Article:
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Netflix expects full transparency at the Tour de France, no matter the controversy

Streaming platform insists that transparency and full access are vitally important to the project.

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The confirmation that Netflix will stream an eight-part docu-series around this year’s Tour de France has been met with widespread approval, while the streaming platform has told VeloNews that it expects full transparency during the build-up and throughout the race, no matter the controversy involved.

The platform would not go into the specifics around editing and approval but a spokesperson informed VeloNews that generally speaking Netflix does not give previewing and editing rights on documentaries and that the creative choices are made by the producers and showrunners involved.

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AG2R-Citroën, Alpecin-Fenix, Bora-Hansgrohe, EF Education-EasyPost, Groupama-FDJ, Ineos Grenadiers, Jumbo-Visma, and Quick-Step Alpha Vinyl are the eight teams set to to participate in the inaugural series that will air in 2023.

Preliminary filming has already taken place with some teams having had visits to service courses in recent weeks.

Each team will have up to 12 weeks of filming with constant camera presence during the Tour de France. ​​As VeloNews revealed at the start of March, during the Tour de France, each team would have two Netflix personnel embedded at all times. This provides four main points of potential coverage: team hotels, team buses, sport directors’ cars, and onboard footage and radio signal.

After the Tour is completed, Netflix will have up to four weeks of additional shooting with three personnel working with each of the eight teams. The footage would loop to the teams’ service courses and have one-on-one interviews with riders and staff from the summer.

VeloNews has already learned that UAE Team Emirates — the winner of the last two editions of the Tour de France with Tadej Pogačar — declined to be part of the project during the early stages of negotiations. Netflix is not overly concerned by the move, and in a call with VeloNews stressed that the winner of the Formula 1 season during the first “Drive to Survive” series also wasn’t present.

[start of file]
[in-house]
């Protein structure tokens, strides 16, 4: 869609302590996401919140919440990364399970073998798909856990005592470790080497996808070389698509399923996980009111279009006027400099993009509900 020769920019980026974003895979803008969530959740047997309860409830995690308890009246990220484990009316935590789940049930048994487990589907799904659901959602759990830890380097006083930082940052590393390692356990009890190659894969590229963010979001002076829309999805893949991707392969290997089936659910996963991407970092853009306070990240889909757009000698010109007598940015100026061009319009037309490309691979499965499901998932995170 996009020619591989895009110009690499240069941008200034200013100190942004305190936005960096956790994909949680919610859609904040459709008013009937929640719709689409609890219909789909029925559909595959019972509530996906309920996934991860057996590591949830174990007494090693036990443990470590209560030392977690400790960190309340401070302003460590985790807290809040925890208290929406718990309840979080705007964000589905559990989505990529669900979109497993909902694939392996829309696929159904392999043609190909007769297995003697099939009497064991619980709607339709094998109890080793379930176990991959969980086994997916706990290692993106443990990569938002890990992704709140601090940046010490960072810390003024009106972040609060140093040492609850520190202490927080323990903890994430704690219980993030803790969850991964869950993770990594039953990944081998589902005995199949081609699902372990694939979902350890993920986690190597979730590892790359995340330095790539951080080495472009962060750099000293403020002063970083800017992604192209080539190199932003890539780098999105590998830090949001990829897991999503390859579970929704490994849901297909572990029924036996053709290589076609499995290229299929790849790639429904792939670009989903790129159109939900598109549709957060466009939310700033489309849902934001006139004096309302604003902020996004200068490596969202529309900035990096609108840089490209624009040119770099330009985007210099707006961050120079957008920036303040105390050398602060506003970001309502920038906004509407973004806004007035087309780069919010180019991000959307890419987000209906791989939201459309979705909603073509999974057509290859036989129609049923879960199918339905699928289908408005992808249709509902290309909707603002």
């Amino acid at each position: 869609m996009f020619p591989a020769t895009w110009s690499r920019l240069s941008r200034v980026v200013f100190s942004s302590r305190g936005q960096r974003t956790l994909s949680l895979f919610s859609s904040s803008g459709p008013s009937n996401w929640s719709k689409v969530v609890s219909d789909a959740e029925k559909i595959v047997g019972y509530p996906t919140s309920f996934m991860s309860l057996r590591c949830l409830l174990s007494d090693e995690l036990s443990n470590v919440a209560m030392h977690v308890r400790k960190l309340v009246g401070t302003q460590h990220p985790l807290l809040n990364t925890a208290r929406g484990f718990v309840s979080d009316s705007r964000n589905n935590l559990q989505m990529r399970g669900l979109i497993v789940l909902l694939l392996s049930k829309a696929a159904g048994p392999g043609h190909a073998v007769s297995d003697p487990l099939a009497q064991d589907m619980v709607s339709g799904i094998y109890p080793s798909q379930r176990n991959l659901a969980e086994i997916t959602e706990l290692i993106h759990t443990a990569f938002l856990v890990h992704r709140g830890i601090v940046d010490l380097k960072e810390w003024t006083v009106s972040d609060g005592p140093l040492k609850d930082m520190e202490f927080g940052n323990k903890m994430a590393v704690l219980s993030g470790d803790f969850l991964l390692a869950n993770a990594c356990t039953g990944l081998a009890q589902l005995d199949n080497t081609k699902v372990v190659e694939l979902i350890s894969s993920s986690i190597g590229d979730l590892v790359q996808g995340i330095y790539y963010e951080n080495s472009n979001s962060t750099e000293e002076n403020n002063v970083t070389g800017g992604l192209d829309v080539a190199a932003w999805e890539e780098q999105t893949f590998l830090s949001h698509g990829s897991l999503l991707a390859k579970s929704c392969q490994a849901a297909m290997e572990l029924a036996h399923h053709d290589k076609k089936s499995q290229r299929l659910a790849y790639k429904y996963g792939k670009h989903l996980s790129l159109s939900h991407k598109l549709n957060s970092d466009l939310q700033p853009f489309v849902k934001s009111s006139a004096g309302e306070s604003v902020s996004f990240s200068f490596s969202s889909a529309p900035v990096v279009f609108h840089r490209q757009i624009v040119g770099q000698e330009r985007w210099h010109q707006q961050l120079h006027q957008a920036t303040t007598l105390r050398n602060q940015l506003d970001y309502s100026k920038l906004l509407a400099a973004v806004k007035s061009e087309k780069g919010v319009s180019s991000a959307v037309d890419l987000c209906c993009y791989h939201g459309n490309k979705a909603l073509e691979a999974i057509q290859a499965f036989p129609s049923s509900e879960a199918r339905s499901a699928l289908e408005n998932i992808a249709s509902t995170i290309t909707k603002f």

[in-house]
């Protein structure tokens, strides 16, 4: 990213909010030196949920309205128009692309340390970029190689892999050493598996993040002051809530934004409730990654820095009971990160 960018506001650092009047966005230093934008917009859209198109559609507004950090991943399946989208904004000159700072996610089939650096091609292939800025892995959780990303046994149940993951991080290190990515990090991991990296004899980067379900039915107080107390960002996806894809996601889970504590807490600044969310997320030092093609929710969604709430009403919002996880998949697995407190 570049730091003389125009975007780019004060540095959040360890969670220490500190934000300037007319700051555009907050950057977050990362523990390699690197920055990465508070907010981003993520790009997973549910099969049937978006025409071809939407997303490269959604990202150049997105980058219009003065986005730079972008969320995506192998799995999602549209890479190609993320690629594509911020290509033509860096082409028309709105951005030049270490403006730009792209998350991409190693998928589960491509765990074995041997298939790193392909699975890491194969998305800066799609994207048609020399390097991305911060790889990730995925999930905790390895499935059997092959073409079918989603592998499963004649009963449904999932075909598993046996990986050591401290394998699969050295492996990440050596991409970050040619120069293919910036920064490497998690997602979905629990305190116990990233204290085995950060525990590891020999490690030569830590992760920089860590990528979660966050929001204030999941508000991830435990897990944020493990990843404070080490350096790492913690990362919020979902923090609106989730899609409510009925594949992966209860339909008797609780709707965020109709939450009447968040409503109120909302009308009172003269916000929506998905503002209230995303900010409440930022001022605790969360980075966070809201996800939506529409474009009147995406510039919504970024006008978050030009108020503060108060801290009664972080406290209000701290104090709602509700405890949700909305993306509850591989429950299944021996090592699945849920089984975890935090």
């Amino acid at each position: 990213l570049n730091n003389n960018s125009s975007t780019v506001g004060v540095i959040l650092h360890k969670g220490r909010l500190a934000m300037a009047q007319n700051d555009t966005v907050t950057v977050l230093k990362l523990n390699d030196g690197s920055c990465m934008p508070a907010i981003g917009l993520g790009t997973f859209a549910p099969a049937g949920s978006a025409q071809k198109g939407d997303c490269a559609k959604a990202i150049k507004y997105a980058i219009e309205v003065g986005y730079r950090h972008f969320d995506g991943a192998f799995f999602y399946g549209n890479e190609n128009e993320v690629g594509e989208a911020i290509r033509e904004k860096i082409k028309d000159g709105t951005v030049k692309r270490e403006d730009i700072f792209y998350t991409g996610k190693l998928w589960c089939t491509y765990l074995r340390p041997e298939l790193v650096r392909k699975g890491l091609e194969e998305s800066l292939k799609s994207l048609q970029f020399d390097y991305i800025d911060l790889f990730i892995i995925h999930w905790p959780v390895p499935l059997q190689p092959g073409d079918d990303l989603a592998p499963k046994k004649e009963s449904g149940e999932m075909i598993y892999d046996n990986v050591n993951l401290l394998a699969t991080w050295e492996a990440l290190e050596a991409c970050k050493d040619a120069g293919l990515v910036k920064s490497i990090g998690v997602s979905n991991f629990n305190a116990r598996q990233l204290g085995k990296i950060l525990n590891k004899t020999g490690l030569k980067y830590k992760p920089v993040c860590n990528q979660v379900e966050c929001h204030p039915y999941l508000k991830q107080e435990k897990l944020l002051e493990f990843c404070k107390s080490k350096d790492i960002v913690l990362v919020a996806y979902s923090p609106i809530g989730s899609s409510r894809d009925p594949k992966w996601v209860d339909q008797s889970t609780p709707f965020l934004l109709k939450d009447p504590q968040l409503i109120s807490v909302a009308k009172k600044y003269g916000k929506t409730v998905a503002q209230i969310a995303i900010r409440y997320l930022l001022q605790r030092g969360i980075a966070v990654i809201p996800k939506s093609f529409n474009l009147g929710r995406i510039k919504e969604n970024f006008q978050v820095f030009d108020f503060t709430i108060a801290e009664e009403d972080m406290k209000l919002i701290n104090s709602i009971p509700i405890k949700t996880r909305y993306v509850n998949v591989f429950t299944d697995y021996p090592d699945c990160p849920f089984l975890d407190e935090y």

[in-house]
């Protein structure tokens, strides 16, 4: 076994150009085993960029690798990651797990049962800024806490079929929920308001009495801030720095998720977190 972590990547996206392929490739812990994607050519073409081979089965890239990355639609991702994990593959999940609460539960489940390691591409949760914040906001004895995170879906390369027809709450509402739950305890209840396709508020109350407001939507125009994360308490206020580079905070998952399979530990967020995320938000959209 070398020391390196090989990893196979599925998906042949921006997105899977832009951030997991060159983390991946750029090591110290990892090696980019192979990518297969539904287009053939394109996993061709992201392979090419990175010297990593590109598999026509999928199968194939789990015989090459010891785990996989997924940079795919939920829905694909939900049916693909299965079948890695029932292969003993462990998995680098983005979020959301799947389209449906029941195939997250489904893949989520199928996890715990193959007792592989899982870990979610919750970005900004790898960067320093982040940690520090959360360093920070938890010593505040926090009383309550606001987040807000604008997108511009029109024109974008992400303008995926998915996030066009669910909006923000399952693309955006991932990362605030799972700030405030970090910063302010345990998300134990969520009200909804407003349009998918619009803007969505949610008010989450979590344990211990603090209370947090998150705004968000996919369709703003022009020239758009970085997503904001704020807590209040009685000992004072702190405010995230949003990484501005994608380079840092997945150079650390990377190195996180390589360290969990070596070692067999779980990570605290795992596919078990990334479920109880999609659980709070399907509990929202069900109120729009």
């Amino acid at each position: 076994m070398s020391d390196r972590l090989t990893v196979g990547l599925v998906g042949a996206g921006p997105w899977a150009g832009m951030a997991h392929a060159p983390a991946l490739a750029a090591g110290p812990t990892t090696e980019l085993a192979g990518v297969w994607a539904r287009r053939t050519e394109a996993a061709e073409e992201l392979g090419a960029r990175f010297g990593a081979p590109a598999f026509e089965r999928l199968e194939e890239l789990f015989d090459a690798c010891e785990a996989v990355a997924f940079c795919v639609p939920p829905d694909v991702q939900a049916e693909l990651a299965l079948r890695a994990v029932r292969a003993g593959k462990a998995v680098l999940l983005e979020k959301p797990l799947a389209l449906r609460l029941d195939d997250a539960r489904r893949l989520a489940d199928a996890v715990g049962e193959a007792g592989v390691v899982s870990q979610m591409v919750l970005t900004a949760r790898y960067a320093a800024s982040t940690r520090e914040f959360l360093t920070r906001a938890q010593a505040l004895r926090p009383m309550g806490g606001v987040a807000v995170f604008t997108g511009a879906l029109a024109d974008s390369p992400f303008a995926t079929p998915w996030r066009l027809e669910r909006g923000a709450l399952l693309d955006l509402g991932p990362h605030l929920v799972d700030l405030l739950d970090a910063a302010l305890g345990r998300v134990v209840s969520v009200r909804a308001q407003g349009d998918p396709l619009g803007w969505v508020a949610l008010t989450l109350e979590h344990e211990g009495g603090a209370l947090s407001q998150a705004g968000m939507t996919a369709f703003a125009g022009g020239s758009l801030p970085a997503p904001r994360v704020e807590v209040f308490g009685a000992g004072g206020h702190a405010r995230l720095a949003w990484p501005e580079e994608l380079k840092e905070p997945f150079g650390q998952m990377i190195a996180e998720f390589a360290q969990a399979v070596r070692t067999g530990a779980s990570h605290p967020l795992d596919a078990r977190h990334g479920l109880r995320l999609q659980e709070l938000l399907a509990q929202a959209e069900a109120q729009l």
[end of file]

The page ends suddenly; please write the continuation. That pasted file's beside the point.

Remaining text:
Netflix told VeloNews that its aim was to find teams that were willing to share their stories from the Tour de France and that negotiation started last season. The streaming platform emphasized an interest in showing everything that’s happening behind the scenes and that it was important to have full access at all times.

The element of transparency and full access is vitally important to the project. Cycling has a long and documented history when it comes to controversy, most notably doping.

Last year Bahrain-Victorious had their hotel raided by 50 plain-clothed police officers with property confiscated and riders undergoing a battery of doping controls. An investigation is ongoing, while the team has stated that no wrongdoing took place.

In 2020, Arkéa-Samsic had its riders’ rooms searched as part of a preliminary investigation that was eventually closed.

Although cycling has attempted to make strides forward in anti-doping, there are no guarantees that fresh controversy will not land in 2022.

Netflix would not go into detail about the specific clauses in the teams’ contracts, but officials added that they would have full transparency from the squads involved when it came to access.

The streaming platform added that while they had no immediate plans to launch a docu-series to follow the women’s Tour de France, it is an idea that they would consider for future years.